Chef Molly
Executive Chef Molly DeMeMers in the Aquarium café prior to our closure. Keep reading to learn about our commitment to sustainable seafood in our café!


Sustainability is one of the core institutional values of the Seattle Aquarium and sustainable seas is one of our conservation priorities, with a special focus on sustainable fisheries. We envision a future in which we balance ocean health and human needs, without compromising the communities or ecosystems of tomorrow. 

So…what do the animals in our care eat? The short answer: the same restaurant-grade seafood that humans do, even while we’re temporarily closed to the public. Some animals also eat products that don’t appear on most (human) menus, like krill, mysid shrimp and rotifers (microscopic aquatic animals). We mainly purchase bulk frozen seafood, such as market squid, Alaskan pollock and capelin. A small volume of supplements and other unique products (~2%) are also purchased to support the unique dietary requirements of tropical animals and salmonids.

Freezing seafood when it’s collected preserves quality, kills any parasites and prevents spoilage. We keep the frozen seafood in our own freezers until it’s needed—then defrost before feeding it to the animals in our care. As our Curator of Mammals & Birds Traci Belting says, “Since our animals eat their food raw, it’s imperative it be of the highest quality!“


Just a sampling of the kinds of fish served to the animals in our care
Just a sampling of the kinds of fish served to the animals in our care



Shown at the top of our photo, you might know this squid species as market squid, opalescent squid or calamari—its scientific name is Doryteuthis opalescens (opalescent spear squid). Because they grow quickly and reproduce at a young age (only living four to nine months), they can keep up with fishing pressure.

Just below and to the left of the squid are krill. The krill we feed to the animals in our care are mainly sourced from an Antarctic fishery that’s certified by the Marine Stewardship Council.

Directly below the squid is a herring, and below that is a mackerel—we feed both to giant Pacific octopuses, mammals, birds and the largest fish in our care. Herring and mackerel are both high in fat, which provides a lot of calories. Most herring fisheries are listed as “Good Alternatives” in the Seafood Watch guidelines, and a few are even “Best Choice.” Speaking of Seafood Watch…The Seattle Aquarium has been a Monterey Bay Aquarium Seafood Watch Conservation Partner since 2006, and its ratings are considered for all of our seafood purchases, including the seafood purchased for our human visitors. According to Seafood Watch ratings, 67% of our bulk seafood products are sustainable. The remaining 33% don’t have a Seafood Watch rating at this time. The reason for the lack of ratings? Because these products are harvested mostly to support the specialized diets of animals in human care and/or represent a smaller, boutique fishery. We’ve shared our assessment results with the Seafood Watch Science team to help inform which unrated species should be prioritized for their next round of research.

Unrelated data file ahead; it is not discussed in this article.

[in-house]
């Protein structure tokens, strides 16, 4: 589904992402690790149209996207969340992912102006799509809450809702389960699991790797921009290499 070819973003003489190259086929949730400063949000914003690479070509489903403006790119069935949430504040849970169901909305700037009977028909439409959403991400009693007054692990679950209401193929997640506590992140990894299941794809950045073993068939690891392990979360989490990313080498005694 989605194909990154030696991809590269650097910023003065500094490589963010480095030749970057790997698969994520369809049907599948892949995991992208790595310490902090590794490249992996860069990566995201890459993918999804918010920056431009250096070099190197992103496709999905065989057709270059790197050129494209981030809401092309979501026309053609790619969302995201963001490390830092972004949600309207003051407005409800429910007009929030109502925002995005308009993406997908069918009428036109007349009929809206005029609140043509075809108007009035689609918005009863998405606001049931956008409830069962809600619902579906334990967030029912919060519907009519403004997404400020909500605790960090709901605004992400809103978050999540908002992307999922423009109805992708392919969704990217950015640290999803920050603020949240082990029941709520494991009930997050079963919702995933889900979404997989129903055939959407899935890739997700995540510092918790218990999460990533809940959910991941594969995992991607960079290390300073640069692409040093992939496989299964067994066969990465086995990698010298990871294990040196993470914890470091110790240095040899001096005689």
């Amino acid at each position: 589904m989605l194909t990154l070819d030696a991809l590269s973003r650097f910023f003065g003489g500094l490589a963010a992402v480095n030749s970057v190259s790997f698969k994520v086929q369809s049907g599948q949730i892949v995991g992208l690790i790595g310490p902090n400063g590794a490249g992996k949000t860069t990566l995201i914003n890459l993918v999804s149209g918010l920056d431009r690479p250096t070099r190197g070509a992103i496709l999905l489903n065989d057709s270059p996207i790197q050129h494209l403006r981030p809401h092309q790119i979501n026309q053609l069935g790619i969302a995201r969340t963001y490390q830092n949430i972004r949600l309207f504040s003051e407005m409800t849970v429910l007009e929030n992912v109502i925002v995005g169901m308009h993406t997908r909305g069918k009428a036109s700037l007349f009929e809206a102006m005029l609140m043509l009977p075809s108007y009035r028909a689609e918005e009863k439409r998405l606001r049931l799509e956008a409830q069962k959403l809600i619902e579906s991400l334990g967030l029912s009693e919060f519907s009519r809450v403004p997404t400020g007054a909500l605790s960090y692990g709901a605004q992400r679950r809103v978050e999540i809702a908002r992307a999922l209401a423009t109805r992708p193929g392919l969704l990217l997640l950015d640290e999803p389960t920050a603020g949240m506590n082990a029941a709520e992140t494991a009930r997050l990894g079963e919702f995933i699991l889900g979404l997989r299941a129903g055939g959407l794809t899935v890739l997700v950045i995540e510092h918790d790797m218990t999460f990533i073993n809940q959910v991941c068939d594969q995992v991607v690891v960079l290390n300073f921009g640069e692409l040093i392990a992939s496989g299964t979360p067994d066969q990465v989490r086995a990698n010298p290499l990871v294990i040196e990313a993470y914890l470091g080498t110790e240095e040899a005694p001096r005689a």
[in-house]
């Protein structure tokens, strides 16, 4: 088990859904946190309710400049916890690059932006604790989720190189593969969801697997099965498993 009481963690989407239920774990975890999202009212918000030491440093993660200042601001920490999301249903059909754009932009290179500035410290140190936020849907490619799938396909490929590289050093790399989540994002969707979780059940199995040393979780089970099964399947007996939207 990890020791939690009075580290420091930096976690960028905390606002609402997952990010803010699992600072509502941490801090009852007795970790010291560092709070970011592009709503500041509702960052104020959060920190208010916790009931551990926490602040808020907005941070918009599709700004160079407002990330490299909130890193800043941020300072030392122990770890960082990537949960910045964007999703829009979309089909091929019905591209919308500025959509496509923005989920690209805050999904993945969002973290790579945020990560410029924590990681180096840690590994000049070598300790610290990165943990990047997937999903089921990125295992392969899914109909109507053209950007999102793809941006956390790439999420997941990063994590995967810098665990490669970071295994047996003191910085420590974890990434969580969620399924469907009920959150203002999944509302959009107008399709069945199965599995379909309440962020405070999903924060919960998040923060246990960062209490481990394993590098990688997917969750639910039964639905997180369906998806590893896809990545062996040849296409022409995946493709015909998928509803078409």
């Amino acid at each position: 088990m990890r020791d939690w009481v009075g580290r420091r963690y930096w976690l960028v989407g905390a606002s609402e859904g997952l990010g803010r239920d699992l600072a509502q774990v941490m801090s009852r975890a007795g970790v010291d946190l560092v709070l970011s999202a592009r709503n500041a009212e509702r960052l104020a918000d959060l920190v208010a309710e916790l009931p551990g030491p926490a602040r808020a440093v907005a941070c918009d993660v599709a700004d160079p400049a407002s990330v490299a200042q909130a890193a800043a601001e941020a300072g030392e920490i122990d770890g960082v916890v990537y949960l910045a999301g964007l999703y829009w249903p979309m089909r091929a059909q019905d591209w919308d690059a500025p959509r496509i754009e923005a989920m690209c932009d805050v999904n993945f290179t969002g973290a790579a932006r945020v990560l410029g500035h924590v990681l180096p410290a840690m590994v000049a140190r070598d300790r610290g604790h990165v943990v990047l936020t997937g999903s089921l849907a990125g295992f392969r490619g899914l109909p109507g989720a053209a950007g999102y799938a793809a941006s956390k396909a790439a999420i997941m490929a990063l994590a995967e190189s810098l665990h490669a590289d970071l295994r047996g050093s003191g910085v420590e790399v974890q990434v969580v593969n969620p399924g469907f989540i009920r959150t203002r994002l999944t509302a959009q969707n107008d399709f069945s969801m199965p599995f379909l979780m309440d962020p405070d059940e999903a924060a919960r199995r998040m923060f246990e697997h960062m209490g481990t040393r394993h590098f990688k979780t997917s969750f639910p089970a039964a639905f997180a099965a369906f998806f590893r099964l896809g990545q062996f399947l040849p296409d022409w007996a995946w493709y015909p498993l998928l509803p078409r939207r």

Last but definitely not least: anchovy, anyone? That’s the fish at the bottom of our photo. We source our anchovies from the U.S. West Coast, which is a sustainable fishery for northern anchovy (our local species), but most of those fish are used as bait. People usually eat European anchovy on their Caesar salads and pizzas; however, there’s a growing fishery here in Washington and in Oregon for anchovies that are used as food fish.


Penn Cove Shellfish mussels
Penn Cove Shellfish mussels


Above are mussels from Penn Cove Shellfish, the same vendor that delivers to some of Seattle’s finest seafood restaurants. We too purchase mussels, particularly to help satisfy the voracious appetites of our sea otters. Shellfish aquaculture is typically low impact because they don’t have the same concerns as some farmed finfish, including resources to feed them and risk of disease.

We invite you to visit our website to learn more about sustainable seafood! You can also watch this video featuring Executive Chef Molly DeMers to learn more about the Aquarium café’s commitment to sustainable foods. (Fast fact: We are founding members of and have “leader” status with the James Beard Foundation’s Smart Catch program, which recognizes restaurants committed to sustainable seafood. Chef Molly recently achieved a grade of 100% for the seafood we purchase for our guests!)



Please consider a gift that will help us continue providing the best care for all our animals,
support our staff, advance science-based policies to protect marine wildlife, and expand our
at-home engagement and learning opportunities during our temporary closure.

A gift of any size makes a difference.

Subscribe to the Seattle Aquarium Blog

Get news and updates from the blog delivered to your inbox